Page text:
A high-resolution, interactive map of US carbon dioxide emissions from fossil fuels produced by a new analytic system has revealed that the actual geographic intensity of CO2 emissions is quite different than perceived by many. Researchers have been attributing too many emissions to the northeastern US, for example, while the new maps and system indicate that the southeastern US is a much larger source than estimated previously.
The maps and system, called Vulcan, show CO2 emissions at more than 100 times more detail than was previously available. Until now, data on CO2 emissions were reported, in the best cases, monthly at the level of an entire state. The Vulcan model examines CO2 emissions at local levels on an hourly basis.
Researchers say the maps also are more accurate than previous data because they are based on greenhouse gas emissions instead of estimates based on population in areas of the United States.
To create the Vulcan maps, the research team developed a method to extract the CO2 information by transforming data on local air pollution, such as carbon monoxide and nitrous oxide emissions, which are tracked by the Environmental Protection Agency, the US Department of Energy and other governmental agencies.
The increased detail and accuracy of Vulcan will help lawmakers create policies to reduce CO2 emissions while also increasing scientists’ understanding of the sources and fate of carbon dioxide, researchers say.
Before now the only thing policy-makers could do was take a big blunt tool and bang the US economy with it. Now we have more quantifiable information about what is happening in neighborhoods, on roads and in industrial areas, and track the CO2 by the hour. This offers policy-makers something akin to a scalpel instead.—Kevin Gurney, assistant professor of earth and atmospheric science at Purdue University and leader of the project
Gurney says the inventory system quantifies all of the CO2 that results from the burning of fossil fuels such as coal and gasoline. It also tracks the hourly outputs at the level of factories, power plants, roadways, neighborhoods and commercial districts.
A preliminary analysis of the Vulcan data suggests that previous maps of US fossil fuel emissions were inadequate for current scientific and policy-making needs, Gurney says.
When you compare the old inventories to Vulcan, the new data show atmospheric CO2 differences that are as large as five parts per million in some US regions in the late winter. The levels in the global atmosphere only rise one and a half part per million every year, so this is the equivalent of three years of global emissions in the atmosphere that isn’t where we thought it was. This will be important for policy-makers and is enormous from a scientific point of view. It’s shocking.—Kevin Gurney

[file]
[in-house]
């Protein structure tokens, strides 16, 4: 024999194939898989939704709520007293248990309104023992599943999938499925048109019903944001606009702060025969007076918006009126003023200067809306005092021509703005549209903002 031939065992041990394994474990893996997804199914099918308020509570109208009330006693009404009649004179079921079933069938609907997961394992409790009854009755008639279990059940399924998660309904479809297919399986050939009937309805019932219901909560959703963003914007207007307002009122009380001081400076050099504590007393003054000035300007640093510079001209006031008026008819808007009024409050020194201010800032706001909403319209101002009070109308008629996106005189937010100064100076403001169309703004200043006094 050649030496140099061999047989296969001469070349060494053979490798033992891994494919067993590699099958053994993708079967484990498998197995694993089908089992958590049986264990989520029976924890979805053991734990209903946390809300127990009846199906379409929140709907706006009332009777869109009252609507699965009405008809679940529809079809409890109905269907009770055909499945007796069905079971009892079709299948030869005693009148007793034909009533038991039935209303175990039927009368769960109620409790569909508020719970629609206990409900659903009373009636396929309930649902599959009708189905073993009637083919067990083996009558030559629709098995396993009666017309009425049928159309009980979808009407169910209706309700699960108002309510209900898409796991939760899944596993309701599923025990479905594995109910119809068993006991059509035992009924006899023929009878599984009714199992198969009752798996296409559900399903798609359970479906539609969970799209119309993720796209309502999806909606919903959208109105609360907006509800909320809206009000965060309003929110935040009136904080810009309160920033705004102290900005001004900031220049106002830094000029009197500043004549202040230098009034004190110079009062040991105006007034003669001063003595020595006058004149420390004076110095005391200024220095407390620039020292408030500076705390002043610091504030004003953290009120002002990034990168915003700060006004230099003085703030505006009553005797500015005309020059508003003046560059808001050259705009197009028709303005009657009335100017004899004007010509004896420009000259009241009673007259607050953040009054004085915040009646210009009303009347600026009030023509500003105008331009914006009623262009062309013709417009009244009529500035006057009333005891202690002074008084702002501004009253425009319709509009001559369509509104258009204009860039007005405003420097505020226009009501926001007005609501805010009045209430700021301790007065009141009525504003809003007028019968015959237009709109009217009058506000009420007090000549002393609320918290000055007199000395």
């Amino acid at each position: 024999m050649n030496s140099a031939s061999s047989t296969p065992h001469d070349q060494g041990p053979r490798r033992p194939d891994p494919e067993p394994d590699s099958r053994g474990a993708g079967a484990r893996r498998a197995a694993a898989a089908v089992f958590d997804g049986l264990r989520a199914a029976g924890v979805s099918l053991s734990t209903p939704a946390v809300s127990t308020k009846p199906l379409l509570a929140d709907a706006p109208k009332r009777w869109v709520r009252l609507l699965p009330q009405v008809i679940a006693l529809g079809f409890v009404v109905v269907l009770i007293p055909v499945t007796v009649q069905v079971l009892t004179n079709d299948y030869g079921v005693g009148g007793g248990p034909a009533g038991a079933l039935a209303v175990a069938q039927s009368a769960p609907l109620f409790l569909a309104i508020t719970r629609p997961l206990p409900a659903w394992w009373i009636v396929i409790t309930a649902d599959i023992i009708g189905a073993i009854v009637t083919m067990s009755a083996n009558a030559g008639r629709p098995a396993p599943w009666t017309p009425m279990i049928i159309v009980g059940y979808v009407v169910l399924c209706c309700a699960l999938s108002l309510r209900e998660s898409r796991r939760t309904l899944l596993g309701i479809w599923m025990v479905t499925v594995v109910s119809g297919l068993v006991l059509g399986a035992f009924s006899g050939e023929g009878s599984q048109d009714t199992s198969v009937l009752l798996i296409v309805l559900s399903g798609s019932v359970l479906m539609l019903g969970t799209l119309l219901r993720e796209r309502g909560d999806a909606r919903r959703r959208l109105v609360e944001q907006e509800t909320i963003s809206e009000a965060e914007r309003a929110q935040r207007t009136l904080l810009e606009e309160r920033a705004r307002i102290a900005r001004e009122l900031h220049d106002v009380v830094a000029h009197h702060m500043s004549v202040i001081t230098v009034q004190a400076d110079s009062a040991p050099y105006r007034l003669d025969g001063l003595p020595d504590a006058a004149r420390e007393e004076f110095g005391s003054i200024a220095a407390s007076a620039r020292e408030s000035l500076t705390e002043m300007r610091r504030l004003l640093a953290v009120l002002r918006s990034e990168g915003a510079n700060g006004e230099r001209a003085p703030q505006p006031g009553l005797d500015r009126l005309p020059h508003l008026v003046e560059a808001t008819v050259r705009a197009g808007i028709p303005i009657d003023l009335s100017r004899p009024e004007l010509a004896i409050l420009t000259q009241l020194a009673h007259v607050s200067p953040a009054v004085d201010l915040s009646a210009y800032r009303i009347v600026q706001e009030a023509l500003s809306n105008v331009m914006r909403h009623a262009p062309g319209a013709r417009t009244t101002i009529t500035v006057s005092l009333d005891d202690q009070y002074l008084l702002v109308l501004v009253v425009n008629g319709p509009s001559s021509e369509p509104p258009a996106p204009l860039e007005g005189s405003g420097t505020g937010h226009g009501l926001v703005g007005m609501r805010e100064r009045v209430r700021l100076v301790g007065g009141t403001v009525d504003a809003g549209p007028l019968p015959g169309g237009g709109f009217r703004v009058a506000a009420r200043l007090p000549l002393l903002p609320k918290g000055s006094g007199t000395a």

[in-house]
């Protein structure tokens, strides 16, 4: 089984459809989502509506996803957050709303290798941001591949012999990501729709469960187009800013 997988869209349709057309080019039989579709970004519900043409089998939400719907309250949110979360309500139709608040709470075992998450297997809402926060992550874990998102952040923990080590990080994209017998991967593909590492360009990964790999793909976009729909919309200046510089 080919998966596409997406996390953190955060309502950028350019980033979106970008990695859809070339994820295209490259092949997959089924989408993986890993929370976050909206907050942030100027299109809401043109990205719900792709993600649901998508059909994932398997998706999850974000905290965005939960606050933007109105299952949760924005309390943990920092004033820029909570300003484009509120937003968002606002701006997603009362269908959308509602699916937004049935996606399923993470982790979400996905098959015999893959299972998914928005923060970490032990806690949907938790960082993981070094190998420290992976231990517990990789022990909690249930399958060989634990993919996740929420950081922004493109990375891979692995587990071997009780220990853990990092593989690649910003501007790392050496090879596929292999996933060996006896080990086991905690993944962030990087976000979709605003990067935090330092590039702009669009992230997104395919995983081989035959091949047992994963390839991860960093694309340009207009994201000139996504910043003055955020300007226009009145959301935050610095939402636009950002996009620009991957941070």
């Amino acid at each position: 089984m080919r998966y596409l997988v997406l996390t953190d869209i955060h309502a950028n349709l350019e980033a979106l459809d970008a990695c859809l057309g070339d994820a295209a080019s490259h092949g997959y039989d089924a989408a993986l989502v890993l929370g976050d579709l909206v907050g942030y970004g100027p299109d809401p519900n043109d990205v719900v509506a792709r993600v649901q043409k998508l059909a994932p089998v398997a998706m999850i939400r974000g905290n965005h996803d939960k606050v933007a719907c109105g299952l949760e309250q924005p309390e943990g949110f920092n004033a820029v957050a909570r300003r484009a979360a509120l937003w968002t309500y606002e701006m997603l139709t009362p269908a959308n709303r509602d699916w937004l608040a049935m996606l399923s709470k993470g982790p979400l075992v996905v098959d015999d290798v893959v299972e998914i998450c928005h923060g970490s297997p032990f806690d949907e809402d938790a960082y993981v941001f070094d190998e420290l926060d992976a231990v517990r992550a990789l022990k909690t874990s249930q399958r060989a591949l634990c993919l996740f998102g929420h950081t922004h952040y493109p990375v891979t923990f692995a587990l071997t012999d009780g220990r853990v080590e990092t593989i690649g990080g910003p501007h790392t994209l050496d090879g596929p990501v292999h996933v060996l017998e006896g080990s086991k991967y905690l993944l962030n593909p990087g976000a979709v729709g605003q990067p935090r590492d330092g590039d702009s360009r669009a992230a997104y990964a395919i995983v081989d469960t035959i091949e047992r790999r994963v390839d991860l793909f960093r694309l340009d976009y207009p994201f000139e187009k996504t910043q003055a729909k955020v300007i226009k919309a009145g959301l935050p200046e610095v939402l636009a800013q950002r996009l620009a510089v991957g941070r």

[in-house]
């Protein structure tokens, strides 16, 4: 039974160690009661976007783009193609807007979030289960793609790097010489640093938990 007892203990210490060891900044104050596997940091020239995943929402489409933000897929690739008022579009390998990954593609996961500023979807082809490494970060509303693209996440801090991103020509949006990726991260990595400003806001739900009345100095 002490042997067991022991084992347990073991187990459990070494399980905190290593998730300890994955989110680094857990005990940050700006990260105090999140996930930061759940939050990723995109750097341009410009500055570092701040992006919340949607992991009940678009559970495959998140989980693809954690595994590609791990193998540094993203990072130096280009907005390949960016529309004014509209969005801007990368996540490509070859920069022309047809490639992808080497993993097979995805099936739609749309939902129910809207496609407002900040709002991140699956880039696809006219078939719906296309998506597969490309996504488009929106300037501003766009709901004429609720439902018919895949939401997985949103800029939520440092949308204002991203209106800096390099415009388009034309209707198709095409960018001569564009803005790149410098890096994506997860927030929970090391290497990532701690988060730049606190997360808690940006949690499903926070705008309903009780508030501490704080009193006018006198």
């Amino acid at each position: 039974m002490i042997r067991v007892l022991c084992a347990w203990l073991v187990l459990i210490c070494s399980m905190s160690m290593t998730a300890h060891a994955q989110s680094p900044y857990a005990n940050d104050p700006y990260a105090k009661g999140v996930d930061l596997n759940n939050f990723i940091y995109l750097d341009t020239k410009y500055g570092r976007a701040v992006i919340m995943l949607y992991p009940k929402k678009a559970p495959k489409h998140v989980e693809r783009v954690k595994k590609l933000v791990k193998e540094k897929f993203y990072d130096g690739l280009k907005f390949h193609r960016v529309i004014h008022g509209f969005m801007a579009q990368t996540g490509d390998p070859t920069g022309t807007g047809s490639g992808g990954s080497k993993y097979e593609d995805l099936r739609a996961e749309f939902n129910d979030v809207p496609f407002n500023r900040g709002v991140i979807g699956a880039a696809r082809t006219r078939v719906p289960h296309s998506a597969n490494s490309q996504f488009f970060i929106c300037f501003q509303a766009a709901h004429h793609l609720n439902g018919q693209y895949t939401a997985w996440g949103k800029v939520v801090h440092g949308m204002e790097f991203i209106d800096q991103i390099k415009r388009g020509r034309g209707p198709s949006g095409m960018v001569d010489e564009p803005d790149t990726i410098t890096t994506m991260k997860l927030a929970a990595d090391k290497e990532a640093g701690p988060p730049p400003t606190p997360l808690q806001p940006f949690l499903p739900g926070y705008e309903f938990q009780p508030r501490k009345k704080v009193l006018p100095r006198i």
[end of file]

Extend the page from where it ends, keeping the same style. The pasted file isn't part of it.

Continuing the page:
Gurney says this change isn’t only due to people moving to the southeast, but also because of the approximations of previous estimates.
The three-year project, which was funded by NASA and the US Department of Energy under the North American Carbon Program, involved researchers from Purdue University, Colorado State University and Lawrence Berkeley National Laboratory.
To extract the CO2 information from the data on other pollutants, research scientists in the Office of Information Technology at Purdue developed a computational system to apply Gurney’s methods to existing information.
Once the data was converted to determine the CO2 emissions, it was combined with geographic information systems (GIS) data to layer the emissions onto roads and other infrastructure at the Earth’s surface. The current emissions are based on information from 2002, but the Vulcan system will soon expand to more recent years.
Vulcan is expected to complement NASA’s planned December 2008 launch of the Orbital Carbon Observatory satellite, which will measure the concentration of CO2 in the Earth’s atmosphere.
The Vulcan data is available to download from the Web site at http://www.eas.purdue.edu/carbon/vulcan. Smaller summary data sets that offer a slice of the data and are easier to download also are available for non-scientists on the Vulcan Web site. These can be broken down into emission categories, such as industrial, residential, transportation, power producers, by fuel type, and are available by state, county, or cells as small as six miles (10 kilometers) across.
A video of the maps and simulations of the atmospheric fate of fossil fuel CO2 also can be viewed on YouTube at http://www.youtube.com/watch?v=eJpj8UUMTaI.
The animation was created by Bedrich Benes, assistant professor of computer graphics technology and a research scientist in Purdue’s Envision Center for Data Perceptualization, and computer science graduate student Nathan Andrysco. The animation required a year to produce, and the rendering of the animation required nine hours to produce the 2,000 images that make up the 60-second video.